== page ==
A lot actually and it feels amazing to say this.  I have several exhibitions coming up, one on May 31st in Brooklyn.  Also, I am an Art Activist with Amnesty International where I get to merge my Artistic talents and my human rights background into one role.  Also, I have a new album in the works.

What haven’t you done yet that you would like to accomplish?
Do a US music tour.  Have an exhibition at the MoMA.  Get my art into the Louvre.  

What advice can you give the next generation that you wish someone had told you.
Never give up.  If you do work hard, network with people, and really push your dreams, you can accomplish them.  It may not be easy, or fast, but you can accomplish them.

How can people connect with you?

Laolu arrived at the event unpretentious and down to earth. He spoke about his upbringing and how his Grandmother influenced his art. His African roots and how they have helped build a niche a him for his in the visual arts market. His journey was not an easy one. From struggling to keep a 9-5 job and then running to work on his art after work, to throwing art exhibitions in Abuja. People would ask him what exactly he was doing but he kept at it. His advice to the guests at the launch was to keep putting out their best work because you never know who is watching. In his case, Beyoncé, Nike and equinox where is work has either been featured or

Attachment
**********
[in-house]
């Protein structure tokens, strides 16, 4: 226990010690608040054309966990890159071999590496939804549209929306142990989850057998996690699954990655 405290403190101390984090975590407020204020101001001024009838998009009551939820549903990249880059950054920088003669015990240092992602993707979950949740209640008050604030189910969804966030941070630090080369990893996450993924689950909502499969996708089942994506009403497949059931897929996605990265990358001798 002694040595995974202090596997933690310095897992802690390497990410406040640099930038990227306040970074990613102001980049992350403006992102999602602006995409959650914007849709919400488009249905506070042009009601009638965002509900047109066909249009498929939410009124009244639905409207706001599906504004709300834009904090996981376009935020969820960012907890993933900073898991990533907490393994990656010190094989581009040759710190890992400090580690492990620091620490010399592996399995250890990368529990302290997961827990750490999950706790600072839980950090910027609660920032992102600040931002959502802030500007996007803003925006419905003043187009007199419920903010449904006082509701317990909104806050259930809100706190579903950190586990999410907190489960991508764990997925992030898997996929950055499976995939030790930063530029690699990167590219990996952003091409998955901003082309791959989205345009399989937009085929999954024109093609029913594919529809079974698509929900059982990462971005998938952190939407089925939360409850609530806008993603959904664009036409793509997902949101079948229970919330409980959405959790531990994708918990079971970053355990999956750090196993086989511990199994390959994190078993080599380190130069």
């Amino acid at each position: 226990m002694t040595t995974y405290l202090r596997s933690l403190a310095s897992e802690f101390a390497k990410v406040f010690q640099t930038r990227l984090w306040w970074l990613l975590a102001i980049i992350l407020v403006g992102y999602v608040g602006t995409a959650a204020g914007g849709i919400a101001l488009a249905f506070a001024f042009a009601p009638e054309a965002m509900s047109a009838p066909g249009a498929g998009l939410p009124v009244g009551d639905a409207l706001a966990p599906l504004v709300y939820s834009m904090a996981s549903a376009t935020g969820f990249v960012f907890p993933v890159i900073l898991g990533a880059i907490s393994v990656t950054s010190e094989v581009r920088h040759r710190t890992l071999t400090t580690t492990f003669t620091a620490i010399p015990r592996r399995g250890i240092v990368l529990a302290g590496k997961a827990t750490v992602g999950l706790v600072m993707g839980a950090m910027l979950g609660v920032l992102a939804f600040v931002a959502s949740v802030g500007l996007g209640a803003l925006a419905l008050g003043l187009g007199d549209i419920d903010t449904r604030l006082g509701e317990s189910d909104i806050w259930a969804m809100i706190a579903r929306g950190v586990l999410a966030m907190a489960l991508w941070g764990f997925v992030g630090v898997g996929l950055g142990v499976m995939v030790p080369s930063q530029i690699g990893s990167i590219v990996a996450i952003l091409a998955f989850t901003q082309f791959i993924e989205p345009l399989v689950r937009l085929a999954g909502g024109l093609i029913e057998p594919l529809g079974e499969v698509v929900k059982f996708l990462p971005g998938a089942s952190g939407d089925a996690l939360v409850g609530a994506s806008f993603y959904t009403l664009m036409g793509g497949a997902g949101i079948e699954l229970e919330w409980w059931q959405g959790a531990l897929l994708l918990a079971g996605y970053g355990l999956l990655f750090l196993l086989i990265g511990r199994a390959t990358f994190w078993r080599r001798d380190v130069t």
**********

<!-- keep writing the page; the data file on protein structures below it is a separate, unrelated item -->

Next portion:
commissioned. Africa and the world waits in anticipation for greater things from Laolu.

Be inspired to inspire.

For more information, please visit the following link:          

Laolu Senbanjo’s Artworks